Most physicians have no input into the writing and rewriting of their rules. When the rule-changes don’t consult us, how locked into this game are we?
Cast your mind back to childhood days on the playground. You’re playing some kind of game with your friends, and generally having a good time. During a lull in the action, one of your peers calls for a “new rule” to the game.
Rapid-fire, several thoughts go through the minds of all involved. Was a new rule necessary? Will it improve the game? Why is he proposing it? Does he think it’ll give him an advantage, or disadvantage someone else?
Whether or not the rule gets implemented will depend on a few factors, but ultimately the most important will be whether a critical mass of the players is in support of it.
As one grows older (and hopefully wiser), one encounters would-be rule-changers in other walks of life. The rules get more complex, or at least their repercussions do. Certainly, the stakes get bigger than who’s going to win the next round of freeze tag. As an adult, the ability to protest unwelcome outcomes from imperfect rules ceases being as simple as yelling that one wants a “do-over.” It might take a couple of painful, learning-the-hard-way experiences, but one learns to pay attention when the rules of engagement are potentially being changed.
It is, of course, entirely possible that a would-be rule-changer is being selfless and acting out of a true sense of fairness, standing to gain nothing from his proposed new way of doing things. (Not even calculating that he’ll gain popularity amongst others who stand to benefit from his new rules, a la politicos and union leaders.)
Such a paragon of social justice may find it frustrating when those opposing his initiatives allege that he really does have an axe to grind, even if they have to resort to improbable conspiracy theories and character assassination to do it. He may seek ways to prove to them (and, more importantly, to onlookers undecided on the issue) that his motives are pure.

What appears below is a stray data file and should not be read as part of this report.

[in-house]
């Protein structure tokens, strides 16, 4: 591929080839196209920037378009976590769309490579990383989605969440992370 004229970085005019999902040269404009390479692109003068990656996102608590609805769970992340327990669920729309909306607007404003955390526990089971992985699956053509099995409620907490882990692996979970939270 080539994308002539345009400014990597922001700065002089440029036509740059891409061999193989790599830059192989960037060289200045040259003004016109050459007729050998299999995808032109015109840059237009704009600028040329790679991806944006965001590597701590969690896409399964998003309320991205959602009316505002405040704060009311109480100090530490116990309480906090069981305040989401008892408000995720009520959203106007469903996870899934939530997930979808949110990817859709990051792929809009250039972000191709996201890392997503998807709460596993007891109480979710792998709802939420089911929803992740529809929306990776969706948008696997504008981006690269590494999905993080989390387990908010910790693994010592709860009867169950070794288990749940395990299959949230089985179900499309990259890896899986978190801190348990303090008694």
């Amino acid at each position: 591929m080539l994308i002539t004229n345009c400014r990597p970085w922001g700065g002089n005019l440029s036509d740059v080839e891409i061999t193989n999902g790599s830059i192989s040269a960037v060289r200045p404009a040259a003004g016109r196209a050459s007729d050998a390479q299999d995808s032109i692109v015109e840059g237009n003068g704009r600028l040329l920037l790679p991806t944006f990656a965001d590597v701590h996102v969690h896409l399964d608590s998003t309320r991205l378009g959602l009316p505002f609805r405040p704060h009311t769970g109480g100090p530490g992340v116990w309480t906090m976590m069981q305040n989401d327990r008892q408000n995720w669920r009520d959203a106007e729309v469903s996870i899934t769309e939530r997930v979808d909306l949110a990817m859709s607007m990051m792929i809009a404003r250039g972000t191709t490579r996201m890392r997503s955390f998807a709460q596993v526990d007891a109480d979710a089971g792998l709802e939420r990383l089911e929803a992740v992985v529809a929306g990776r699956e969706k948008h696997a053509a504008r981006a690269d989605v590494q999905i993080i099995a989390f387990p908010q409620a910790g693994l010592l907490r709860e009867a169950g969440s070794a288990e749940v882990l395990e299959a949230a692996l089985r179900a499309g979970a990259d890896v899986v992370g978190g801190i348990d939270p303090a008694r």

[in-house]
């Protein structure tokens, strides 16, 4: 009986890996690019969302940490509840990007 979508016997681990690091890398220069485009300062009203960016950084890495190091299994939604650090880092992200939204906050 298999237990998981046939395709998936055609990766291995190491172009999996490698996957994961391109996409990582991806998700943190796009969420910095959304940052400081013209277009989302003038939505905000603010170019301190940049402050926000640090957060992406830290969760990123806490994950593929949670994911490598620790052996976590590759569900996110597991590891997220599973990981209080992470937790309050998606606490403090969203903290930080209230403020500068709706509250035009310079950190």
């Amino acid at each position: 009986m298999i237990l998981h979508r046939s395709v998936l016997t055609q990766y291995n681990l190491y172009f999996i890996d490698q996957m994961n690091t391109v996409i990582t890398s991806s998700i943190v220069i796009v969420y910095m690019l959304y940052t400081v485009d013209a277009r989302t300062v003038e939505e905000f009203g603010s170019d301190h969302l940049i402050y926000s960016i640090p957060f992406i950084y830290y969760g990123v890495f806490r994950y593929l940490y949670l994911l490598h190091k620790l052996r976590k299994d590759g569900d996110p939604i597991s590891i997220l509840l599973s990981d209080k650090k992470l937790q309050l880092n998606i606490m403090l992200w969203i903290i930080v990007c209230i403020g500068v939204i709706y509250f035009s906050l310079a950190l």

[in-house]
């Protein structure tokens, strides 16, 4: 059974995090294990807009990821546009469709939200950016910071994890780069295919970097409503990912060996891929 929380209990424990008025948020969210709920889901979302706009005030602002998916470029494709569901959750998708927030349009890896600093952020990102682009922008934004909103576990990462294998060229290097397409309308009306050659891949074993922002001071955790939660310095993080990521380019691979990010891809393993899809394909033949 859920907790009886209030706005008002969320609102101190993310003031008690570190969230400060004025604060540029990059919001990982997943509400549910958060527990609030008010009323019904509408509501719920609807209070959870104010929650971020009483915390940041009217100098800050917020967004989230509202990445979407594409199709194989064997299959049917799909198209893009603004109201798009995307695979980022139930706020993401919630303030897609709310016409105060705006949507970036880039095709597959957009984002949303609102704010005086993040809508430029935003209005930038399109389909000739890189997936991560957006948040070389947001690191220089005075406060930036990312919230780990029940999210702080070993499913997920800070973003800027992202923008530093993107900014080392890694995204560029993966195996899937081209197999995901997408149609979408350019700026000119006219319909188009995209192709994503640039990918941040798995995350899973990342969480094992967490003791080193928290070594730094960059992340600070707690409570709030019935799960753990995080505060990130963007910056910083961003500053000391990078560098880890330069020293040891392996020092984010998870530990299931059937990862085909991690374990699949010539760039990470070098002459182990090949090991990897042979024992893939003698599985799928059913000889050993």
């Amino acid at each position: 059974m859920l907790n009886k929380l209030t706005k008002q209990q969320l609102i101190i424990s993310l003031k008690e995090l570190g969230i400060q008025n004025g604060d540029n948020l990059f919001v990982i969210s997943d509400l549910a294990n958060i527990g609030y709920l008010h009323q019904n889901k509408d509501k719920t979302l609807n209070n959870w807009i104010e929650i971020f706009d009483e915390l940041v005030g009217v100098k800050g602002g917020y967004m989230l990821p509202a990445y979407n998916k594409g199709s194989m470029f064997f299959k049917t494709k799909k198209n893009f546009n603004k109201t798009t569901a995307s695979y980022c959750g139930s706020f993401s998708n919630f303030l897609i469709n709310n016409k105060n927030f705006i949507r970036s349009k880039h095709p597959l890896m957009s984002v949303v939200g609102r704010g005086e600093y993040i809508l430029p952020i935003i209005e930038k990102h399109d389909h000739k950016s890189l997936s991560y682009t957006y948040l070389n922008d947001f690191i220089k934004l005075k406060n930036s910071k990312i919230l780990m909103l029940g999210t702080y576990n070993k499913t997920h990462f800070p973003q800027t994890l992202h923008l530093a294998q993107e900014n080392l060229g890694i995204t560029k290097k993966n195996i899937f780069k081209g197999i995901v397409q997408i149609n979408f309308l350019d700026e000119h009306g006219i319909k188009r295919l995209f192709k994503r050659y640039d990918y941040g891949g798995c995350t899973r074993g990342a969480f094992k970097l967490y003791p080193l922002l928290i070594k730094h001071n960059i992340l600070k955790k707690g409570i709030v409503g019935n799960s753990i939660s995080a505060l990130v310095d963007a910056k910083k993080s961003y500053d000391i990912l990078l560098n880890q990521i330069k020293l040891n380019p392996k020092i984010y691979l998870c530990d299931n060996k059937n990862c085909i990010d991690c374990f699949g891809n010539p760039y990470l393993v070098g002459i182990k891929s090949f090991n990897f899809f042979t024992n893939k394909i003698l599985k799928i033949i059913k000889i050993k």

He would dispel much of their suspicion by including them in the process of creating and promoting his new rules, explaining plainly to them how he came to the conclusion that change was necessary and how he thinks his proposals would accomplish this. Listening to their input and accordingly adjusting his envisioned changes would be key, rather than giving them a token audience or fobbing them off on an underling.
A very potent source of distrust against a would-be rule-changer is the perception that he, himself, will not be subject to the new rules he is writing, that he has no skin in the game. For instance, a hospital administrator issuing edicts regarding the medical staff’s clinical activities. Or a Senator’s proposed adjustment to earned income taxes when he, himself, derives his millions from capital gains.
For some, such challenges may seem insurmountable (especially if their motivations in rewriting the rules are not, in fact, quite so pure). Indeed, modern leaders - elected and otherwise - seem increasingly willing to forego popular support for their actions, and are satisfied with whatever bare minimum it takes to further their agenda.
Health care has seen quite a trend in this direction - in fact, it seems that the vast majority of physicians have no input into the writing of their own rules, which are accumulating with ever-increasing speed. When the rule-writers no longer even bother with the pretense of consulting us, just how locked into playing this game have we become?